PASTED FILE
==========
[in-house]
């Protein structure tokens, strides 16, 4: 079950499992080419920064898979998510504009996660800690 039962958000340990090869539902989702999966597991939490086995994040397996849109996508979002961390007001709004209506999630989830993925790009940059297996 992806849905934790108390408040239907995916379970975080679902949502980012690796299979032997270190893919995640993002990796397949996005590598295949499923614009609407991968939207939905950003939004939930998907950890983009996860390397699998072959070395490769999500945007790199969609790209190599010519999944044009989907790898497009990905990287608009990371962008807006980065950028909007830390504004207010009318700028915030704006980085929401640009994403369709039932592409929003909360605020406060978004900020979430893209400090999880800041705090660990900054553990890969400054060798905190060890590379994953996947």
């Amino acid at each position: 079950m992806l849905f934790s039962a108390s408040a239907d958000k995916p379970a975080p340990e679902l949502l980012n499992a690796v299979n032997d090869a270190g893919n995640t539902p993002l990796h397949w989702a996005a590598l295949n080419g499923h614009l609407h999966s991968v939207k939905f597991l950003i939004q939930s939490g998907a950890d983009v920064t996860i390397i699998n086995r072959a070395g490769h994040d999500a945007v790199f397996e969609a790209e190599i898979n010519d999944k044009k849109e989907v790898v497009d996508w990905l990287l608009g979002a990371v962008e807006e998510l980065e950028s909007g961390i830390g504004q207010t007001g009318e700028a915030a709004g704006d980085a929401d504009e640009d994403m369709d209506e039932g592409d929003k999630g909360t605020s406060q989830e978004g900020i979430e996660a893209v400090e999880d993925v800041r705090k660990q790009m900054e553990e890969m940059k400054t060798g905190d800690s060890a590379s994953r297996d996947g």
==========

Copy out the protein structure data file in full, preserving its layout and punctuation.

[in-house]
């Protein structure tokens, strides 16, 4: 079950499992080419920064898979998510504009996660800690 039962958000340990090869539902989702999966597991939490086995994040397996849109996508979002961390007001709004209506999630989830993925790009940059297996 992806849905934790108390408040239907995916379970975080679902949502980012690796299979032997270190893919995640993002990796397949996005590598295949499923614009609407991968939207939905950003939004939930998907950890983009996860390397699998072959070395490769999500945007790199969609790209190599010519999944044009989907790898497009990905990287608009990371962008807006980065950028909007830390504004207010009318700028915030704006980085929401640009994403369709039932592409929003909360605020406060978004900020979430893209400090999880800041705090660990900054553990890969400054060798905190060890590379994953996947």
């Amino acid at each position: 079950m992806l849905f934790s039962a108390s408040a239907d958000k995916p379970a975080p340990e679902l949502l980012n499992a690796v299979n032997d090869a270190g893919n995640t539902p993002l990796h397949w989702a996005a590598l295949n080419g499923h614009l609407h999966s991968v939207k939905f597991l950003i939004q939930s939490g998907a950890d983009v920064t996860i390397i699998n086995r072959a070395g490769h994040d999500a945007v790199f397996e969609a790209e190599i898979n010519d999944k044009k849109e989907v790898v497009d996508w990905l990287l608009g979002a990371v962008e807006e998510l980065e950028s909007g961390i830390g504004q207010t007001g009318e700028a915030a709004g704006d980085a929401d504009e640009d994403m369709d209506e039932g592409d929003k999630g909360t605020s406060q989830e978004g900020i979430e996660a893209v400090e999880d993925v800041r705090k660990q790009m900054e553990e890969m940059k400054t060798g905190d800690s060890a590379s994953r297996d996947g």